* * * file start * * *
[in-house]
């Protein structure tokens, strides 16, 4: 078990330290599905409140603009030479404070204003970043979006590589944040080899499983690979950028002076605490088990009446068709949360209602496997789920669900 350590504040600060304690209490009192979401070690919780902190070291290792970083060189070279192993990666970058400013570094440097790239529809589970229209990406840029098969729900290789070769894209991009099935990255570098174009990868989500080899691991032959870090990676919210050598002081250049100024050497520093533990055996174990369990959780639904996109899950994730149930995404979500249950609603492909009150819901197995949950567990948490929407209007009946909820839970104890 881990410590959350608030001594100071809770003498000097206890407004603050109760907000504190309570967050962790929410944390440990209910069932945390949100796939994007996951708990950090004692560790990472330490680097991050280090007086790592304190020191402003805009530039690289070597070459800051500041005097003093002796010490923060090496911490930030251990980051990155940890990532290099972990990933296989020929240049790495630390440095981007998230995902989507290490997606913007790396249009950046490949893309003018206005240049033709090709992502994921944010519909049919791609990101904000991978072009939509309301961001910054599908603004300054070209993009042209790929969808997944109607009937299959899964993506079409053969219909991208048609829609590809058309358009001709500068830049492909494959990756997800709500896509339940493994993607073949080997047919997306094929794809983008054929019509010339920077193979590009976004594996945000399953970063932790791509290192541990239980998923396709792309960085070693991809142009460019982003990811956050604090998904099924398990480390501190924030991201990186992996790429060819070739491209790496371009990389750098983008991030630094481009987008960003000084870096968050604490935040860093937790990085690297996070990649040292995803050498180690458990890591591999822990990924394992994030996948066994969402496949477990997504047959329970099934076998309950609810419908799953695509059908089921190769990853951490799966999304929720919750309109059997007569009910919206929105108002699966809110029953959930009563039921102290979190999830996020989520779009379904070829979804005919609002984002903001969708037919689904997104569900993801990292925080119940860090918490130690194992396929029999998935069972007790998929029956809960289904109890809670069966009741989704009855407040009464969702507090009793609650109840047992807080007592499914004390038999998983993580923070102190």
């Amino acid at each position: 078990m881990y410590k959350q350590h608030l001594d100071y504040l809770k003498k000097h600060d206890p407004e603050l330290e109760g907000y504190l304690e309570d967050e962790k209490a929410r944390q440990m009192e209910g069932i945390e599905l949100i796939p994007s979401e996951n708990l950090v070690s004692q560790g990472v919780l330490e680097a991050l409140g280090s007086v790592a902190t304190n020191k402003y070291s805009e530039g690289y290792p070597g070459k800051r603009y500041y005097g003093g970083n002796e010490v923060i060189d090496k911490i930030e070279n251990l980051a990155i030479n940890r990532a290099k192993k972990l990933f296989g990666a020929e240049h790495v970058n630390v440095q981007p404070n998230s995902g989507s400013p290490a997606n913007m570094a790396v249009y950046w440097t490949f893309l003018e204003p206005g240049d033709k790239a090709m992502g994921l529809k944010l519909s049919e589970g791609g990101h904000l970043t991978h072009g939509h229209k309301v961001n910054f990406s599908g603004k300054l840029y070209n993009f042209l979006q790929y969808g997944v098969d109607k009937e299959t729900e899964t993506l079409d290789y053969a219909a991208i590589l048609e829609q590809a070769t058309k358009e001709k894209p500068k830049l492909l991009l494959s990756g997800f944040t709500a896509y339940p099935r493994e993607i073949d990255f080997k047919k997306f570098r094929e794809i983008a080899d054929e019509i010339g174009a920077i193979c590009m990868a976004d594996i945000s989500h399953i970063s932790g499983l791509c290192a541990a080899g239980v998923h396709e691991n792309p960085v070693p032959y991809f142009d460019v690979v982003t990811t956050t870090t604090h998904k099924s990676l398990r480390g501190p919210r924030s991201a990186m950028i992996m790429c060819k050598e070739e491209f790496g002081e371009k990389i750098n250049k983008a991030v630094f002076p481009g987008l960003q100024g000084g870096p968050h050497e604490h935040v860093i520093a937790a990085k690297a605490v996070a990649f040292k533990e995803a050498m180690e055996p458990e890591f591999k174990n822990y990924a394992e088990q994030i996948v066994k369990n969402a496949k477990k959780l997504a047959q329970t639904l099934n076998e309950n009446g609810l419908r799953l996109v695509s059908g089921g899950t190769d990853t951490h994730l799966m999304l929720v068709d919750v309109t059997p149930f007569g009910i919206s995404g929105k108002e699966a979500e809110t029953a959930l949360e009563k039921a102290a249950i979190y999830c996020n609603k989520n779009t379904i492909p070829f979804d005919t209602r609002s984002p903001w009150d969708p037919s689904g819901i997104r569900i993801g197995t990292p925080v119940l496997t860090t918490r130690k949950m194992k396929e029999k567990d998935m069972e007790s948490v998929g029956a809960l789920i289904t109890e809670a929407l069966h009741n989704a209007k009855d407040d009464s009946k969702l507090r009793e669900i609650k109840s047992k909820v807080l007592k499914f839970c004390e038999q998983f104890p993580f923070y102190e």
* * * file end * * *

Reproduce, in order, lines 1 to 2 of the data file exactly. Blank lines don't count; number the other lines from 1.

[in-house]
């Protein structure tokens, strides 16, 4: 078990330290599905409140603009030479404070204003970043979006590589944040080899499983690979950028002076605490088990009446068709949360209602496997789920669900 350590504040600060304690209490009192979401070690919780902190070291290792970083060189070279192993990666970058400013570094440097790239529809589970229209990406840029098969729900290789070769894209991009099935990255570098174009990868989500080899691991032959870090990676919210050598002081250049100024050497520093533990055996174990369990959780639904996109899950994730149930995404979500249950609603492909009150819901197995949950567990948490929407209007009946909820839970104890 881990410590959350608030001594100071809770003498000097206890407004603050109760907000504190309570967050962790929410944390440990209910069932945390949100796939994007996951708990950090004692560790990472330490680097991050280090007086790592304190020191402003805009530039690289070597070459800051500041005097003093002796010490923060090496911490930030251990980051990155940890990532290099972990990933296989020929240049790495630390440095981007998230995902989507290490997606913007790396249009950046490949893309003018206005240049033709090709992502994921944010519909049919791609990101904000991978072009939509309301961001910054599908603004300054070209993009042209790929969808997944109607009937299959899964993506079409053969219909991208048609829609590809058309358009001709500068830049492909494959990756997800709500896509339940493994993607073949080997047919997306094929794809983008054929019509010339920077193979590009976004594996945000399953970063932790791509290192541990239980998923396709792309960085070693991809142009460019982003990811956050604090998904099924398990480390501190924030991201990186992996790429060819070739491209790496371009990389750098983008991030630094481009987008960003000084870096968050604490935040860093937790990085690297996070990649040292995803050498180690458990890591591999822990990924394992994030996948066994969402496949477990997504047959329970099934076998309950609810419908799953695509059908089921190769990853951490799966999304929720919750309109059997007569009910919206929105108002699966809110029953959930009563039921102290979190999830996020989520779009379904070829979804005919609002984002903001969708037919689904997104569900993801990292925080119940860090918490130690194992396929029999998935069972007790998929029956809960289904109890809670069966009741989704009855407040009464969702507090009793609650109840047992807080007592499914004390038999998983993580923070102190």